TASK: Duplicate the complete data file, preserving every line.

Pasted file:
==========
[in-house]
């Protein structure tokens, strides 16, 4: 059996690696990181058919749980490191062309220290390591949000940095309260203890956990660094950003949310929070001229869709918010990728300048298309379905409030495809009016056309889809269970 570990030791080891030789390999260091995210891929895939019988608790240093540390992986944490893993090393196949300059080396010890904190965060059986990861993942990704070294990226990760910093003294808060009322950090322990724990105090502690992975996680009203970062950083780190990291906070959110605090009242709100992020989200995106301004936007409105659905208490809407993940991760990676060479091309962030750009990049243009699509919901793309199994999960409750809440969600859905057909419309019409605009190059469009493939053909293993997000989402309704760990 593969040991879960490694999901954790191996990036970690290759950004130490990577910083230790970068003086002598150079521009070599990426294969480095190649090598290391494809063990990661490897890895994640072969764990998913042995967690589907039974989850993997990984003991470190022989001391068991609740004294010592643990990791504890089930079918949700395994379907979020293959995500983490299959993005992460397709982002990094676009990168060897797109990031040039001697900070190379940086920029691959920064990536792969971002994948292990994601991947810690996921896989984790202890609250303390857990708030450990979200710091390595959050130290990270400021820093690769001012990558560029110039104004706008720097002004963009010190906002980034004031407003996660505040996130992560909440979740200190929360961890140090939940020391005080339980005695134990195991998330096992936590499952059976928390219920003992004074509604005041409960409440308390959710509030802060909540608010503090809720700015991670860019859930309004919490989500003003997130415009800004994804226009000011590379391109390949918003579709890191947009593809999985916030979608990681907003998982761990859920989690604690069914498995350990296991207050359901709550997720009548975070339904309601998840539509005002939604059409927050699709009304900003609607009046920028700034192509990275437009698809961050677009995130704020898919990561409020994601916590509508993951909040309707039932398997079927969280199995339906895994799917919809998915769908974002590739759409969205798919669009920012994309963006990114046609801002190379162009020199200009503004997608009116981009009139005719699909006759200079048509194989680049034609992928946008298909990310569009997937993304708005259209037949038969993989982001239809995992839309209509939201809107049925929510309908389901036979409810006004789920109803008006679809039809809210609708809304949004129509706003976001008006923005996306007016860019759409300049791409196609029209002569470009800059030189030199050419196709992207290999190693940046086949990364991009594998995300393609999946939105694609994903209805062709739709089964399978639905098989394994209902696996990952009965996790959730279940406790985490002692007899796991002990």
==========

[in-house]
């Protein structure tokens, strides 16, 4: 059996690696990181058919749980490191062309220290390591949000940095309260203890956990660094950003949310929070001229869709918010990728300048298309379905409030495809009016056309889809269970 570990030791080891030789390999260091995210891929895939019988608790240093540390992986944490893993090393196949300059080396010890904190965060059986990861993942990704070294990226990760910093003294808060009322950090322990724990105090502690992975996680009203970062950083780190990291906070959110605090009242709100992020989200995106301004936007409105659905208490809407993940991760990676060479091309962030750009990049243009699509919901793309199994999960409750809440969600859905057909419309019409605009190059469009493939053909293993997000989402309704760990 593969040991879960490694999901954790191996990036970690290759950004130490990577910083230790970068003086002598150079521009070599990426294969480095190649090598290391494809063990990661490897890895994640072969764990998913042995967690589907039974989850993997990984003991470190022989001391068991609740004294010592643990990791504890089930079918949700395994379907979020293959995500983490299959993005992460397709982002990094676009990168060897797109990031040039001697900070190379940086920029691959920064990536792969971002994948292990994601991947810690996921896989984790202890609250303390857990708030450990979200710091390595959050130290990270400021820093690769001012990558560029110039104004706008720097002004963009010190906002980034004031407003996660505040996130992560909440979740200190929360961890140090939940020391005080339980005695134990195991998330096992936590499952059976928390219920003992004074509604005041409960409440308390959710509030802060909540608010503090809720700015991670860019859930309004919490989500003003997130415009800004994804226009000011590379391109390949918003579709890191947009593809999985916030979608990681907003998982761990859920989690604690069914498995350990296991207050359901709550997720009548975070339904309601998840539509005002939604059409927050699709009304900003609607009046920028700034192509990275437009698809961050677009995130704020898919990561409020994601916590509508993951909040309707039932398997079927969280199995339906895994799917919809998915769908974002590739759409969205798919669009920012994309963006990114046609801002190379162009020199200009503004997608009116981009009139005719699909006759200079048509194989680049034609992928946008298909990310569009997937993304708005259209037949038969993989982001239809995992839309209509939201809107049925929510309908389901036979409810006004789920109803008006679809039809809210609708809304949004129509706003976001008006923005996306007016860019759409300049791409196609029209002569470009800059030189030199050419196709992207290999190693940046086949990364991009594998995300393609999946939105694609994903209805062709739709089964399978639905098989394994209902696996990952009965996790959730279940406790985490002692007899796991002990």